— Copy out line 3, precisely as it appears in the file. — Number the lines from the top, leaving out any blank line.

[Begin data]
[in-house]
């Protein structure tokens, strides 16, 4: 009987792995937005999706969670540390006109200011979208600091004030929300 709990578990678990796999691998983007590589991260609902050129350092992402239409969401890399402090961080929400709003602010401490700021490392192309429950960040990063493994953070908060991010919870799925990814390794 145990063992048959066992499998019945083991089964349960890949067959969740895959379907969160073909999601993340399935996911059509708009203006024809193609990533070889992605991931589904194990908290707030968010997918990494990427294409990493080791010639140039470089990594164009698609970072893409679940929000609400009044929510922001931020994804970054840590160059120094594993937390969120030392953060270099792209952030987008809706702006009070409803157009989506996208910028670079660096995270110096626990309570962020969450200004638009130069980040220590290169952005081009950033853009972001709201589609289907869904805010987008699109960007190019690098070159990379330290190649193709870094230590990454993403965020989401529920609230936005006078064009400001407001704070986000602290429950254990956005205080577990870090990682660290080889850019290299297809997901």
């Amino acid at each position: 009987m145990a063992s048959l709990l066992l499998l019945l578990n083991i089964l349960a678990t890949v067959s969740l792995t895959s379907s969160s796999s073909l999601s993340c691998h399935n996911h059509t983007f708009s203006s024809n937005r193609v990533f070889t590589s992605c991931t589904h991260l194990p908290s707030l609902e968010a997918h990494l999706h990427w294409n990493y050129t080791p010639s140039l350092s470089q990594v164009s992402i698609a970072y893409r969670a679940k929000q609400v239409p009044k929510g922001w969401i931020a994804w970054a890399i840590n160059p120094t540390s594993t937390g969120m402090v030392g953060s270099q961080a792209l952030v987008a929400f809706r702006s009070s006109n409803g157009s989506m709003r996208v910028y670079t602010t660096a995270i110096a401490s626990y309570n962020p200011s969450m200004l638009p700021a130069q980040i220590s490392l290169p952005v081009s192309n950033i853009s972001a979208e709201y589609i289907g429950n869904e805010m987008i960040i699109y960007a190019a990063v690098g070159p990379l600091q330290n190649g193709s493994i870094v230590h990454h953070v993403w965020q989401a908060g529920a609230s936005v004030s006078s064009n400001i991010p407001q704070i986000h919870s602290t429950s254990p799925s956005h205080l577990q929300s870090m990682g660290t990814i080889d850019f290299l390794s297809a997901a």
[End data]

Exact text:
């Amino acid at each position: 009987m145990a063992s048959l709990l066992l499998l019945l578990n083991i089964l349960a678990t890949v067959s969740l792995t895959s379907s969160s796999s073909l999601s993340c691998h399935n996911h059509t983007f708009s203006s024809n937005r193609v990533f070889t590589s992605c991931t589904h991260l194990p908290s707030l609902e968010a997918h990494l999706h990427w294409n990493y050129t080791p010639s140039l350092s470089q990594v164009s992402i698609a970072y893409r969670a679940k929000q609400v239409p009044k929510g922001w969401i931020a994804w970054a890399i840590n160059p120094t540390s594993t937390g969120m402090v030392g953060s270099q961080a792209l952030v987008a929400f809706r702006s009070s006109n409803g157009s989506m709003r996208v910028y670079t602010t660096a995270i110096a401490s626990y309570n962020p200011s969450m200004l638009p700021a130069q980040i220590s490392l290169p952005v081009s192309n950033i853009s972001a979208e709201y589609i289907g429950n869904e805010m987008i960040i699109y960007a190019a990063v690098g070159p990379l600091q330290n190649g193709s493994i870094v230590h990454h953070v993403w965020q989401a908060g529920a609230s936005v004030s006078s064009n400001i991010p407001q704070i986000h919870s602290t429950s254990p799925s956005h205080l577990q929300s870090m990682g660290t990814i080889d850019f290299l390794s297809a997901a």